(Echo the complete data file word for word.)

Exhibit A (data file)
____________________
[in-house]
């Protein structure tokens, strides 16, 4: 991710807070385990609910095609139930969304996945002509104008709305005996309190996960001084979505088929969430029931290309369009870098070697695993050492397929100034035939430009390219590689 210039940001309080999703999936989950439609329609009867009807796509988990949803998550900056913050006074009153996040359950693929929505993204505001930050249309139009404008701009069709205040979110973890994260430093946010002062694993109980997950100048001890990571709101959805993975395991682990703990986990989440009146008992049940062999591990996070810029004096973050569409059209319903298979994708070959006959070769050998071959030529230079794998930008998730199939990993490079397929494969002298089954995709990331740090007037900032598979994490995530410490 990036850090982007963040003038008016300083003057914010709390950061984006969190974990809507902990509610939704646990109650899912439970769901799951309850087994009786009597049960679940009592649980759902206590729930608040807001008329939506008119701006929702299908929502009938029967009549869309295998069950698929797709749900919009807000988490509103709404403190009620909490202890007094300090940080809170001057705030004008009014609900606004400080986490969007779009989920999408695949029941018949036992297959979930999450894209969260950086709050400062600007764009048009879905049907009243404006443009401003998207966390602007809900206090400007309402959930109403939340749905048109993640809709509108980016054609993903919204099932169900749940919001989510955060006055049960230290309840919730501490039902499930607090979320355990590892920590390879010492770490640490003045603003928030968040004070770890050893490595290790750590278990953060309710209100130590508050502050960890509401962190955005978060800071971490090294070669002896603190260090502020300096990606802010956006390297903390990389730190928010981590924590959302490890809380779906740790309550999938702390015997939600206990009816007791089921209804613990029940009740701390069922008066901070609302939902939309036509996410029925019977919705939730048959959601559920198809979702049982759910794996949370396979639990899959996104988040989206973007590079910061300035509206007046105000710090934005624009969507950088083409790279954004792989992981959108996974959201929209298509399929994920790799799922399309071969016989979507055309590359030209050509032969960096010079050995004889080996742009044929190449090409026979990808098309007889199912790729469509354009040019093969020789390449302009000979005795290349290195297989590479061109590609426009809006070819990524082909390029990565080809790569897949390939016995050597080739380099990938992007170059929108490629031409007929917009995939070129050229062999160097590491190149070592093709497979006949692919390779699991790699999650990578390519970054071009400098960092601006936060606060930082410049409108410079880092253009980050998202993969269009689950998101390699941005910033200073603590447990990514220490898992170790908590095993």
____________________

[in-house]
């Protein structure tokens, strides 16, 4: 991710807070385990609910095609139930969304996945002509104008709305005996309190996960001084979505088929969430029931290309369009870098070697695993050492397929100034035939430009390219590689 210039940001309080999703999936989950439609329609009867009807796509988990949803998550900056913050006074009153996040359950693929929505993204505001930050249309139009404008701009069709205040979110973890994260430093946010002062694993109980997950100048001890990571709101959805993975395991682990703990986990989440009146008992049940062999591990996070810029004096973050569409059209319903298979994708070959006959070769050998071959030529230079794998930008998730199939990993490079397929494969002298089954995709990331740090007037900032598979994490995530410490 990036850090982007963040003038008016300083003057914010709390950061984006969190974990809507902990509610939704646990109650899912439970769901799951309850087994009786009597049960679940009592649980759902206590729930608040807001008329939506008119701006929702299908929502009938029967009549869309295998069950698929797709749900919009807000988490509103709404403190009620909490202890007094300090940080809170001057705030004008009014609900606004400080986490969007779009989920999408695949029941018949036992297959979930999450894209969260950086709050400062600007764009048009879905049907009243404006443009401003998207966390602007809900206090400007309402959930109403939340749905048109993640809709509108980016054609993903919204099932169900749940919001989510955060006055049960230290309840919730501490039902499930607090979320355990590892920590390879010492770490640490003045603003928030968040004070770890050893490595290790750590278990953060309710209100130590508050502050960890509401962190955005978060800071971490090294070669002896603190260090502020300096990606802010956006390297903390990389730190928010981590924590959302490890809380779906740790309550999938702390015997939600206990009816007791089921209804613990029940009740701390069922008066901070609302939902939309036509996410029925019977919705939730048959959601559920198809979702049982759910794996949370396979639990899959996104988040989206973007590079910061300035509206007046105000710090934005624009969507950088083409790279954004792989992981959108996974959201929209298509399929994920790799799922399309071969016989979507055309590359030209050509032969960096010079050995004889080996742009044929190449090409026979990808098309007889199912790729469509354009040019093969020789390449302009000979005795290349290195297989590479061109590609426009809006070819990524082909390029990565080809790569897949390939016995050597080739380099990938992007170059929108490629031409007929917009995939070129050229062999160097590491190149070592093709497979006949692919390779699991790699999650990578390519970054071009400098960092601006936060606060930082410049409108410079880092253009980050998202993969269009689950998101390699941005910033200073603590447990990514220490898992170790908590095993």